Is there anything our government could do to help global innovation?
The best thing this government could do for innovation is to keep the R&D tax credit and liberalize the H1-B [visa] policy to the extent that, if a foreign engineer gets into an institution of higher learning, that person should automatically be given H1-B status.
What is the secret to your record of innovation?
I’m pleased to say that there is a whole list of talented engineers and scientists at National who have passed me by in the patent count. But there is no great secret to it—just an ability to identify promising new areas and a willingness to commit myself to attacking the most challenging technical problems in those new areas. Out of that foundation comes the opportunity to make useful inventions.
What countries do you see as promising places to foster innovation?
Western Europe and the United States are still No. 1, but the developing regions are catching up. You can see that in the growth of quality research papers coming out of the universities there.
Was innovation a driver in National’s decision to open a design center in Milan, Italy?
Definitely. National opens design centers where there are pools of talented engineers with skill sets that align with our analog- and mixed-signal direction. Milan clearly followed that formula. We do not go to a region with the notion that engineers will simply be cheaper there; we are always after quality over quantity.
Do you look at the global availability of universities as part of your innovation program?
Absolutely, just like we do with the design centers. We go wherever the skill set is, and we work with them on research. We are also fond of picking them close to our design centers because they can also serve to feed us students. And we can support the university technically because we are physically close.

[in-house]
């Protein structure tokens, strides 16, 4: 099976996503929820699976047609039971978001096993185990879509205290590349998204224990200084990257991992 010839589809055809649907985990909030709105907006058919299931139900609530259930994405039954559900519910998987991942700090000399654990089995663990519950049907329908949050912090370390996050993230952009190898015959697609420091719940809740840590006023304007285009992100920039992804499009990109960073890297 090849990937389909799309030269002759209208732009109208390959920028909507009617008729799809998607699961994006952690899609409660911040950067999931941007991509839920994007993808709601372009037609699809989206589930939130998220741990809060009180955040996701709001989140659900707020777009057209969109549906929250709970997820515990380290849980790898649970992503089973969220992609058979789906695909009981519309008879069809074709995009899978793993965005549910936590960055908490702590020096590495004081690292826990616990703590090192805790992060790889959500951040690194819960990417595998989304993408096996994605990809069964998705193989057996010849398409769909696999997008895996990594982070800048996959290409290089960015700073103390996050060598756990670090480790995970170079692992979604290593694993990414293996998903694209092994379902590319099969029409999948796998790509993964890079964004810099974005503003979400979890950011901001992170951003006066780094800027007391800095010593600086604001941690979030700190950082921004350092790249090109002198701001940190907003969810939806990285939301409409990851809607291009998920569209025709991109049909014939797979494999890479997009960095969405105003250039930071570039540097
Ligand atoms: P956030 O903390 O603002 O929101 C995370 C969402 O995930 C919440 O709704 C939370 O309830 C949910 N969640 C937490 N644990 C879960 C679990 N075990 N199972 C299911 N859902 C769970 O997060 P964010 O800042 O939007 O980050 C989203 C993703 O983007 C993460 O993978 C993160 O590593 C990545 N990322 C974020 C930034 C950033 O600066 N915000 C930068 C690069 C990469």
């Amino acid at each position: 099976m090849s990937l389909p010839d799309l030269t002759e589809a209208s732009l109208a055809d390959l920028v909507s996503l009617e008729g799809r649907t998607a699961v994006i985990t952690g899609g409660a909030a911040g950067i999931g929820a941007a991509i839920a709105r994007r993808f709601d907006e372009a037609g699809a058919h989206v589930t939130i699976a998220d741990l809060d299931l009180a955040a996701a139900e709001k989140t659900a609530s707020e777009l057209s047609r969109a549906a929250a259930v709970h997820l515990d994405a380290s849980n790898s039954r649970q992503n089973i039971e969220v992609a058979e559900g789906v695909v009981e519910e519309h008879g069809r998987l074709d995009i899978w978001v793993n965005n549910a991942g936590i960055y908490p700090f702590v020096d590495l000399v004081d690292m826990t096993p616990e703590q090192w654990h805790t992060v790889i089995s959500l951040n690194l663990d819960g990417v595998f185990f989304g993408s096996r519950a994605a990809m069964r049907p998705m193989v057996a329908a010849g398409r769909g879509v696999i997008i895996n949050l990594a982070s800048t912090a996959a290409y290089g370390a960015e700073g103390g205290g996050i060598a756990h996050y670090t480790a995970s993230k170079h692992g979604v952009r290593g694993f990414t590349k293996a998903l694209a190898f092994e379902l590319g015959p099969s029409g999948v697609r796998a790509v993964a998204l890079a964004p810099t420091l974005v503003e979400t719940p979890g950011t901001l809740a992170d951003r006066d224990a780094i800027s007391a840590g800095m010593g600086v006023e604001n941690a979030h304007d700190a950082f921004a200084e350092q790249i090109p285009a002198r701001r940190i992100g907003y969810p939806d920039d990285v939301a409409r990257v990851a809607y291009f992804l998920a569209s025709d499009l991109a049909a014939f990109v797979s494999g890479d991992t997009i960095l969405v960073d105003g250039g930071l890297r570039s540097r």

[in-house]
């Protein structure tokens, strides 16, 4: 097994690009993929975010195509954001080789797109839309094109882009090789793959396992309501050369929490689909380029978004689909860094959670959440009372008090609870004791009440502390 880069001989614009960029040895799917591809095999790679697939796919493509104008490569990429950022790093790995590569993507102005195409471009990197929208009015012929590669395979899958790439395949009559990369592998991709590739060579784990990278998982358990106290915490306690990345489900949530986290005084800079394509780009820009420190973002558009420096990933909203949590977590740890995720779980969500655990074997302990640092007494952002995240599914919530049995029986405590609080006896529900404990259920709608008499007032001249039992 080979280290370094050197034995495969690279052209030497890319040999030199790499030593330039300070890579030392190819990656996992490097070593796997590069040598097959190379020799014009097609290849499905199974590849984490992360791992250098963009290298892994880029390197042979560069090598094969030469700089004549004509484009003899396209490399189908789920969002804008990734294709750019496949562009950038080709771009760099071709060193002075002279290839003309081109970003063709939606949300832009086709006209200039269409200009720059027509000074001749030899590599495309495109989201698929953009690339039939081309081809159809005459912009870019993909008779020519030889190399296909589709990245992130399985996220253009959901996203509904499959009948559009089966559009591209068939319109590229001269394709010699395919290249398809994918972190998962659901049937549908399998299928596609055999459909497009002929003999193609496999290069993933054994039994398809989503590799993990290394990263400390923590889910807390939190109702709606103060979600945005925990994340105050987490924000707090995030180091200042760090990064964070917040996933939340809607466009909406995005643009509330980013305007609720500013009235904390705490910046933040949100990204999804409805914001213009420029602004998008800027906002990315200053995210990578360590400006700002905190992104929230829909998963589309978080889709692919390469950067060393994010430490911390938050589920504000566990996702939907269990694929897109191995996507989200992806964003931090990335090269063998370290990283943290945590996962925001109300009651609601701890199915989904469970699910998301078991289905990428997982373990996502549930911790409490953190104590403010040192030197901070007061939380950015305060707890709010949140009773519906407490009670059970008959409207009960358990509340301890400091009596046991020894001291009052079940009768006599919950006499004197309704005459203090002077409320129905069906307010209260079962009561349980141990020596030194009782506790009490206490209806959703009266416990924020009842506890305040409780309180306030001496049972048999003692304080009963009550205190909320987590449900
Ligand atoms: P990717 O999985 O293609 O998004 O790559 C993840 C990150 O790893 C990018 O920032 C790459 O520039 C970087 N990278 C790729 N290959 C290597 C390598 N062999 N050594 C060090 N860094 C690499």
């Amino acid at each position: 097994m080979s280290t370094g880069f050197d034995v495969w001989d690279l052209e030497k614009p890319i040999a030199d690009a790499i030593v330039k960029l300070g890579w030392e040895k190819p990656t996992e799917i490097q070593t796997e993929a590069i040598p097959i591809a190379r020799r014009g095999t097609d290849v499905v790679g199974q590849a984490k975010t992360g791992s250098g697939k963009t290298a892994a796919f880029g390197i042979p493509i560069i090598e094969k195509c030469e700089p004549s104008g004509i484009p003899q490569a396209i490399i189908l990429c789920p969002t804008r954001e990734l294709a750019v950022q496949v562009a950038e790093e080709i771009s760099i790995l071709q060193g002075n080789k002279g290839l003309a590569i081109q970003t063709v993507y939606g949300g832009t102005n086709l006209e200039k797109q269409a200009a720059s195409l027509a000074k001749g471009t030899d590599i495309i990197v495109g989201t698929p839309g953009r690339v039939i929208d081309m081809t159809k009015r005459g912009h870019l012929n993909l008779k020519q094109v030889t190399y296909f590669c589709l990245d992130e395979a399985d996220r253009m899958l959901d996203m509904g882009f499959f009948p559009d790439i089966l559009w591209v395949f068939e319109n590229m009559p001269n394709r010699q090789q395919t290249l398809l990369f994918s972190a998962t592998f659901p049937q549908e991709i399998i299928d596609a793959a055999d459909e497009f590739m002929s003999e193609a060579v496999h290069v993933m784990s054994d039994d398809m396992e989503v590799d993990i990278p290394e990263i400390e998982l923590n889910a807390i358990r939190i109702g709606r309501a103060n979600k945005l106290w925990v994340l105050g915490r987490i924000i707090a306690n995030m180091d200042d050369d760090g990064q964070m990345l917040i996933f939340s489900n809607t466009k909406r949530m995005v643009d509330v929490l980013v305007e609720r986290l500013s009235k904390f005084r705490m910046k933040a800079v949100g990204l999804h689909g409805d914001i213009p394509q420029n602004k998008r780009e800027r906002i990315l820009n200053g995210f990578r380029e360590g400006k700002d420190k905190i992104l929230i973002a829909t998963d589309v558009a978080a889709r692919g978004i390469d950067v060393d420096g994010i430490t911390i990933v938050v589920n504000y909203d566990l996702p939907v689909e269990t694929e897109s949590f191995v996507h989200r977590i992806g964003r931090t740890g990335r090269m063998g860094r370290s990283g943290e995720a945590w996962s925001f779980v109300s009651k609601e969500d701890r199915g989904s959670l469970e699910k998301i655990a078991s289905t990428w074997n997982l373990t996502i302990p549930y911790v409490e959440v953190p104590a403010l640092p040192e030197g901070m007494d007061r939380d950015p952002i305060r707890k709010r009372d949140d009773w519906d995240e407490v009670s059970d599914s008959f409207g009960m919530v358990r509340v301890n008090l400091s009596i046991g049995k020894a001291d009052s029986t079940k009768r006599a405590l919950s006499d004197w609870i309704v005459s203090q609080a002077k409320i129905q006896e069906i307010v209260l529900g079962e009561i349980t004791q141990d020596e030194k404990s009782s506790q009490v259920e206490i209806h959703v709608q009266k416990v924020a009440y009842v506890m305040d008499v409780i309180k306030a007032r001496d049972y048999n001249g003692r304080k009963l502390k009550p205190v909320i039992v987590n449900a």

Is it harder to find analog talent overseas?
Yes and no. In years back, it was easier to find analog people in Europe. The United States went through a period in the late 1980s and most of the ’90s where we were distracted by the PC platform, and curricula swung over to digital. Analog wasn’t being taught. In Europe, it was automotive, telecom, and industrial, and all those have a higher analog content than PCs. The wireless revolution turned it around in the United States. That [revolution is] what made analog fashionable again. From there, we started getting broader analog curricula—not just the RF—so, right now, the US schools are in pretty good shape. If you go to Asia, you find a definite fall off in analog- and mixed-signal capability. There is some advanced stuff going on out there, but analog- and mixed-signal [technology] is not well-developed. There are little oases of activity here and there, but it’s not a place where you would want to set up a major research effort.
Does National go overseas primarily for cost reasons?
Under the manufacturing business model that was the original basis for National, you go there for cost. Under the new National, you are going there for innovation. You are going for the access to the best people wherever they want to live.
What other factors have helped innovation?
Part of the infrastructure that we have for innovation is also in making mask sets and silicon available for doing experiments. If you want to fund innovation, you have to not only set aside people’s time, which is the most precious thing of all, but also deal with the custom assets and the cost of engineering lots. We have … the planet program that is an internal shuttle system. We have an annual schedule for these lots, so you can have your experiment slotted, and everyone shares in the cost through a central R&D-funding mechanism. Everyone shares a reticle, so you can have 20 or more experiments running on a common set of tooling, which reduces the cost by the ratio of the number of experiments.